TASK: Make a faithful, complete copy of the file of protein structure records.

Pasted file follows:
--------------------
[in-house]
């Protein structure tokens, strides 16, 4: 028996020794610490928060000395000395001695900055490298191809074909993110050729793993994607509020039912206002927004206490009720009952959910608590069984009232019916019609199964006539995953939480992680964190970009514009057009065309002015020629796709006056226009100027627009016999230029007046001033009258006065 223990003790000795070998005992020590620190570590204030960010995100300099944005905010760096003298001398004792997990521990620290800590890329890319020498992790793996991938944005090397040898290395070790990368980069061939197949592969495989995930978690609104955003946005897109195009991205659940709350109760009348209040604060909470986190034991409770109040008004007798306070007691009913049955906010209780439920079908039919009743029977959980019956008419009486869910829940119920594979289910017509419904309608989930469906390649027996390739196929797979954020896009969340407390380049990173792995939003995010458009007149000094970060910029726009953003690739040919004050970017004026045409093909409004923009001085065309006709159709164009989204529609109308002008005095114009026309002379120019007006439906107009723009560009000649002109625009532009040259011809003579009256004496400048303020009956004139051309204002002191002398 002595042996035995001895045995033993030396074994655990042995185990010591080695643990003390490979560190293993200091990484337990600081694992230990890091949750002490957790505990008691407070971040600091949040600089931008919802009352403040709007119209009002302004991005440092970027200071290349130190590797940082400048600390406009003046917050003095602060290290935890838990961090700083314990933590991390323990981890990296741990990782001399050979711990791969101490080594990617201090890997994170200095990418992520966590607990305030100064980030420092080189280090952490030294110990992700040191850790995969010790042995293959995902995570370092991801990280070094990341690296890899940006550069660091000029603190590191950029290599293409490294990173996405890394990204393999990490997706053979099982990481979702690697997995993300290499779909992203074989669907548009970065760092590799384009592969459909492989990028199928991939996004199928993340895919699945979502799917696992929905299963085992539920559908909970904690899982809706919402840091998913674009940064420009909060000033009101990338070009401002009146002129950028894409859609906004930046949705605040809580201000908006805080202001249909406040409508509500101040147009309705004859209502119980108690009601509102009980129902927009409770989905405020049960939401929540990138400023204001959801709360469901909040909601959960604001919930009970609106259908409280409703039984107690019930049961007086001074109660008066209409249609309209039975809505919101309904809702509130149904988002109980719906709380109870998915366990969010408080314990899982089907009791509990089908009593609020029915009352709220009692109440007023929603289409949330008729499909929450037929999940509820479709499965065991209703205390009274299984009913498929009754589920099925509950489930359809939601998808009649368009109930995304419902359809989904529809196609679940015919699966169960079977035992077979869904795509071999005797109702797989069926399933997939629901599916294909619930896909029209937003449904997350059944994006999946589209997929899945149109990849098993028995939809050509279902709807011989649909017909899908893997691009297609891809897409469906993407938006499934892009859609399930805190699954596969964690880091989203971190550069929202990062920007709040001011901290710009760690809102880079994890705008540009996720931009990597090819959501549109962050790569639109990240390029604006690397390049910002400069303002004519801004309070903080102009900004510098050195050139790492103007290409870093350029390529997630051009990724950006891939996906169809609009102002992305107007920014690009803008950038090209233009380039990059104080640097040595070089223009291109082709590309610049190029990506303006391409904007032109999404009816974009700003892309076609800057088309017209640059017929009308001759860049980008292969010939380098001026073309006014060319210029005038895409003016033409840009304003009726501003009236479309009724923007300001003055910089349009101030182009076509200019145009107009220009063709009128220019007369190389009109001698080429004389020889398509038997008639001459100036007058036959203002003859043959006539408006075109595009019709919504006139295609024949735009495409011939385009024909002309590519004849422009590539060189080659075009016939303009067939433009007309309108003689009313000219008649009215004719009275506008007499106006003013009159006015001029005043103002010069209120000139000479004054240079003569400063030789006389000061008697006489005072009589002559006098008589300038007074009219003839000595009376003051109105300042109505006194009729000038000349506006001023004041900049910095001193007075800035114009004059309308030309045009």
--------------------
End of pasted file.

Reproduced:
[in-house]
């Protein structure tokens, strides 16, 4: 028996020794610490928060000395000395001695900055490298191809074909993110050729793993994607509020039912206002927004206490009720009952959910608590069984009232019916019609199964006539995953939480992680964190970009514009057009065309002015020629796709006056226009100027627009016999230029007046001033009258006065 223990003790000795070998005992020590620190570590204030960010995100300099944005905010760096003298001398004792997990521990620290800590890329890319020498992790793996991938944005090397040898290395070790990368980069061939197949592969495989995930978690609104955003946005897109195009991205659940709350109760009348209040604060909470986190034991409770109040008004007798306070007691009913049955906010209780439920079908039919009743029977959980019956008419009486869910829940119920594979289910017509419904309608989930469906390649027996390739196929797979954020896009969340407390380049990173792995939003995010458009007149000094970060910029726009953003690739040919004050970017004026045409093909409004923009001085065309006709159709164009989204529609109308002008005095114009026309002379120019007006439906107009723009560009000649002109625009532009040259011809003579009256004496400048303020009956004139051309204002002191002398 002595042996035995001895045995033993030396074994655990042995185990010591080695643990003390490979560190293993200091990484337990600081694992230990890091949750002490957790505990008691407070971040600091949040600089931008919802009352403040709007119209009002302004991005440092970027200071290349130190590797940082400048600390406009003046917050003095602060290290935890838990961090700083314990933590991390323990981890990296741990990782001399050979711990791969101490080594990617201090890997994170200095990418992520966590607990305030100064980030420092080189280090952490030294110990992700040191850790995969010790042995293959995902995570370092991801990280070094990341690296890899940006550069660091000029603190590191950029290599293409490294990173996405890394990204393999990490997706053979099982990481979702690697997995993300290499779909992203074989669907548009970065760092590799384009592969459909492989990028199928991939996004199928993340895919699945979502799917696992929905299963085992539920559908909970904690899982809706919402840091998913674009940064420009909060000033009101990338070009401002009146002129950028894409859609906004930046949705605040809580201000908006805080202001249909406040409508509500101040147009309705004859209502119980108690009601509102009980129902927009409770989905405020049960939401929540990138400023204001959801709360469901909040909601959960604001919930009970609106259908409280409703039984107690019930049961007086001074109660008066209409249609309209039975809505919101309904809702509130149904988002109980719906709380109870998915366990969010408080314990899982089907009791509990089908009593609020029915009352709220009692109440007023929603289409949330008729499909929450037929999940509820479709499965065991209703205390009274299984009913498929009754589920099925509950489930359809939601998808009649368009109930995304419902359809989904529809196609679940015919699966169960079977035992077979869904795509071999005797109702797989069926399933997939629901599916294909619930896909029209937003449904997350059944994006999946589209997929899945149109990849098993028995939809050509279902709807011989649909017909899908893997691009297609891809897409469906993407938006499934892009859609399930805190699954596969964690880091989203971190550069929202990062920007709040001011901290710009760690809102880079994890705008540009996720931009990597090819959501549109962050790569639109990240390029604006690397390049910002400069303002004519801004309070903080102009900004510098050195050139790492103007290409870093350029390529997630051009990724950006891939996906169809609009102002992305107007920014690009803008950038090209233009380039990059104080640097040595070089223009291109082709590309610049190029990506303006391409904007032109999404009816974009700003892309076609800057088309017209640059017929009308001759860049980008292969010939380098001026073309006014060319210029005038895409003016033409840009304003009726501003009236479309009724923007300001003055910089349009101030182009076509200019145009107009220009063709009128220019007369190389009109001698080429004389020889398509038997008639001459100036007058036959203002003859043959006539408006075109595009019709919504006139295609024949735009495409011939385009024909002309590519004849422009590539060189080659075009016939303009067939433009007309309108003689009313000219008649009215004719009275506008007499106006003013009159006015001029005043103002010069209120000139000479004054240079003569400063030789006389000061008697006489005072009589002559006098008589300038007074009219003839000595009376003051109105300042109505006194009729000038000349506006001023004041900049910095001193007075800035114009004059309308030309045009």